Stern, G.B. (1890–1973)

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Stern, G.B. (1890–1973)

English novelist, short-story writer, and playwright. Name variations: Gladys Bronwyn Stern; Gladys Bertha Stern. Born Gladys Bertha Stern on June 17, 1890, in London, England; died on September 19, 1973; daughter of Albert Stern (a gem dealer) and Elizabeth (Schwabacher) Stern; educated in Germany and Switzerland; spent two years at the Academy of Dramatic Art; married Geoffrey Lisle Holdsworth (a journalist from New Zealand), in 1919 (divorced).

Author of over 40 novels; best known for a multi-volume saga of the Jewish family Rakonitz, based on her own family, collected as The Rakonitz Chronicles (1932) and The Matriarch Chronicles (1936).

G.B. Stern was born in London in 1890, the second daughter of Albert and Elizabeth Stern . Her family was Jewish and involved in the gem business in London. However, when Stern was 14 years old, her family suffered financial ruin in an economic crash, and the remainder of her youth was spent in continuous relocation. She was 16 when she left high school to travel with her parents in Germany and in Switzerland, where she also studied, including two years at the Academy of Dramatic Art. In her autobiographical reminiscences, Stern recalled those years of moving frequently among apartments, boarding rooms, and hotels, and being unable to celebrate consecutive holidays in the same place. This pattern would continue into her adult life as she periodically resided in Cornwall, Italy, New York, and Hollywood.

As a child, Stern preferred the name Bronwyn to Bertha, and at the age of seven wrote her first play, which was produced in the family's billiard room. At 17, she penned her earliest published poem, which was accepted by the first magazine to which it was submitted, and, at 20, she wrote Pantomime, her first novel. However, it was Twos and Threes, her second novel, that brought Stern to the attention of critics and readers in 1916. From then on, her novels appeared every two or three years in regular succession, with several reprinted in the United States. She was much appreciated by her contemporaries, among them W. Somerset Maugham.

Stern's five novels about the wealthy Jewish family Rakonitz brought her lasting literary recognition. Loosely based upon Stern's own family, it is a multi-generational saga that begins in the late 19th century and moves forward into the 1940s. Children of No Man's Land, the first book in the series, appeared in 1919. The second book, Tents of Israel, which Stern dedicated to John Galsworthy in recognition of the influence of his Forsyte Saga upon her own work, was published in 1924 and reissued in 1948 as The Matriarch. This was followed by A Deputy Was King in 1926, Mosaic in 1930, Shining and Free in 1935, and The Young Matriarch in 1942. The novels were collectively published as The Rakonitz Chronicles in 1932, and The Matriarch Chronicles in 1936. A 1929 stage version of the first two of the "matriarch" novels starred Mrs. Patrick Campbell . The oppressive matriarch of the series was based on Stern's great-aunt, Anastasia Schwabacher , who lived to the age of 90 and who, according to Joanne Shattock , was upset with her portrayal and was "looking for Gladys with a gun" when the first novel was published. Stern herself was Toni, the young matriarch of the final volume in the series.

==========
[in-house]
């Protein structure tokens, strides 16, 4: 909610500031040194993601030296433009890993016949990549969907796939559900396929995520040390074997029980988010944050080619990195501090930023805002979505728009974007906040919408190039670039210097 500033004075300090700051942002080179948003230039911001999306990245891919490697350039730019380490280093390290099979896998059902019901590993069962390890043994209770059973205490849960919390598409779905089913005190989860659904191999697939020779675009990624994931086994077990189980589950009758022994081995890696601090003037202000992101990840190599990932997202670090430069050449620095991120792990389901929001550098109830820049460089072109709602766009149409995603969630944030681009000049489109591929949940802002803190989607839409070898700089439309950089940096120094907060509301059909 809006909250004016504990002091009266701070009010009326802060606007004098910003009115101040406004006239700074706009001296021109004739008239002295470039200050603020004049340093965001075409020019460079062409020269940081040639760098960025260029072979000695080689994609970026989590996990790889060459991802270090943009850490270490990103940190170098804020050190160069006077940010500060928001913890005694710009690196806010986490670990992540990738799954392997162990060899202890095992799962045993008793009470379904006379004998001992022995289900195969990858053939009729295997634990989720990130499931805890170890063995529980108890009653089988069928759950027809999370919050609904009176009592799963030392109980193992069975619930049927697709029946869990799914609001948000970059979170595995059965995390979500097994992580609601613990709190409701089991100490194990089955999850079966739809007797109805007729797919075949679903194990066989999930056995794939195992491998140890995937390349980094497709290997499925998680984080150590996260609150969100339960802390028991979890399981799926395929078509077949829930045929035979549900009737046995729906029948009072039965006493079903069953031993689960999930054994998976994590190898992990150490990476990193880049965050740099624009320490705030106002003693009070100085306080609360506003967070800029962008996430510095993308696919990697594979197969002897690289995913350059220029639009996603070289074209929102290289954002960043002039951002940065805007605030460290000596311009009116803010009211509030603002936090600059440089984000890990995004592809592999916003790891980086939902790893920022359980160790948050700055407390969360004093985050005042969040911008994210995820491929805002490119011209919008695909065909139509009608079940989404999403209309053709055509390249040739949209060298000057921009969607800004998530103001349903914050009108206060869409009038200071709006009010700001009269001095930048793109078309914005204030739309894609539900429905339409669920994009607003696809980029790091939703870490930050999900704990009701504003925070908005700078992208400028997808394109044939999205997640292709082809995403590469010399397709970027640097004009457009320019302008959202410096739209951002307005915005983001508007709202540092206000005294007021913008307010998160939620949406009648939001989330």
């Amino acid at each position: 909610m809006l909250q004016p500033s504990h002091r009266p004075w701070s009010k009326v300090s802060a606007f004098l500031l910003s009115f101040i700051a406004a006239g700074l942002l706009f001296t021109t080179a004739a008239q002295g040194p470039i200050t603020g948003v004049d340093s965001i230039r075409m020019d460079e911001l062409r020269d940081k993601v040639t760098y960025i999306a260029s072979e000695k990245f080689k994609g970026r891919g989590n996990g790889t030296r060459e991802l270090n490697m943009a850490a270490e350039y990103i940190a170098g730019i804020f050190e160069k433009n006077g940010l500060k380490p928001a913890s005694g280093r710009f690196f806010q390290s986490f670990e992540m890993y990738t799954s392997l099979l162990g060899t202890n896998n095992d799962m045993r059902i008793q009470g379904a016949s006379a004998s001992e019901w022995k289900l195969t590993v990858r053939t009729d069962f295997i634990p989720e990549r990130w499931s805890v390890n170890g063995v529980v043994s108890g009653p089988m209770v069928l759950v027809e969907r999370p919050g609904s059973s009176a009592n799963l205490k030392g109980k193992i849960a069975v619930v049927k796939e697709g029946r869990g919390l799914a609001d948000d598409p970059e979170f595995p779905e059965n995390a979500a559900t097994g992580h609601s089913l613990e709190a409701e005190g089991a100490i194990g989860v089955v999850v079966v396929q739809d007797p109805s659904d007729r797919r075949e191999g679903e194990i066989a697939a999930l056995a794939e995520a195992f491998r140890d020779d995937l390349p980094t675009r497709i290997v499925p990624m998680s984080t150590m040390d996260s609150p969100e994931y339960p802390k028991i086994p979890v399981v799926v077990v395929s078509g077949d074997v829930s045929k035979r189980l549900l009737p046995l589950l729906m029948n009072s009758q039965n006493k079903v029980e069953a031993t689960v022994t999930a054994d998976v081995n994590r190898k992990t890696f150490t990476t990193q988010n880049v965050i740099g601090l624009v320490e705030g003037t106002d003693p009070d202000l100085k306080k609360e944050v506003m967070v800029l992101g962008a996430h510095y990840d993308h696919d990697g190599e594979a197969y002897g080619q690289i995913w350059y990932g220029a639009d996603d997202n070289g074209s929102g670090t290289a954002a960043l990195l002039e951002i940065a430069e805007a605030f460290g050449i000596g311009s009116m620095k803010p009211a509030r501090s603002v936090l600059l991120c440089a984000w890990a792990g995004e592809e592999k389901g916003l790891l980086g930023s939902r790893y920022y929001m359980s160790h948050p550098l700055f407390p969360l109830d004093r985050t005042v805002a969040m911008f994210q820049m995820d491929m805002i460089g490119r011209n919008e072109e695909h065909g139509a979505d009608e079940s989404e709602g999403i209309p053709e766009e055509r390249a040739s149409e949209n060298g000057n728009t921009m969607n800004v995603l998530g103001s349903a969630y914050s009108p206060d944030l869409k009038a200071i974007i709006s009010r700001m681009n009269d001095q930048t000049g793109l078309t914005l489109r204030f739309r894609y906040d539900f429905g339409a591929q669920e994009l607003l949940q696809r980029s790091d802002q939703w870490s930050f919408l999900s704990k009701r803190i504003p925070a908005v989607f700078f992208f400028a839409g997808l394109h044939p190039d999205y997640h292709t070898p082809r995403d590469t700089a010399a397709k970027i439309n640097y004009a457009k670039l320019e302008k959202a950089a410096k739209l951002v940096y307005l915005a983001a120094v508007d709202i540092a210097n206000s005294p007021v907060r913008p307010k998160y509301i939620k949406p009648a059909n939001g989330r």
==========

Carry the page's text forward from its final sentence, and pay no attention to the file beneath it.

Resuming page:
Stern also wrote several plays, a book about Robert Louis Stevenson, and co-wrote with Sheila Kaye-Smith two books on Jane Austen . Her autobiographical memoirs include Monogram (1936), Another Part of the Forest (1941), Trumpet Voluntary (1944), Benefits Forgot (1949), and A Name to Conjure With (1953). In 1954, Stern chronicled her conversion to Catholicism in 1947 in All in Good Time.

Stern met the man who would become her husband, Geoffrey Lisle Holdsworth, a New Zealand journalist, through their mutual friend Noel Coward who had provided him with some of Stern's writings. They were married in 1919 but were later divorced. She died in 1973.


Buck, Claire, ed. The Bloomsbury Guide to Women's Literature. NY: Prentice Hall, 1992.

Kunitz, Stanley J., and Howard Haycraft, eds. Twentieth Century Authors: A Biographical Dictionary of Modern Literature. NY: H.W. Wilson, 1942.

Shattock, Joanne. The Oxford Guide to British Women Writers. NY: Oxford University Press, 1993.

Martha Jones , M.L.S., Natick, Massachusetts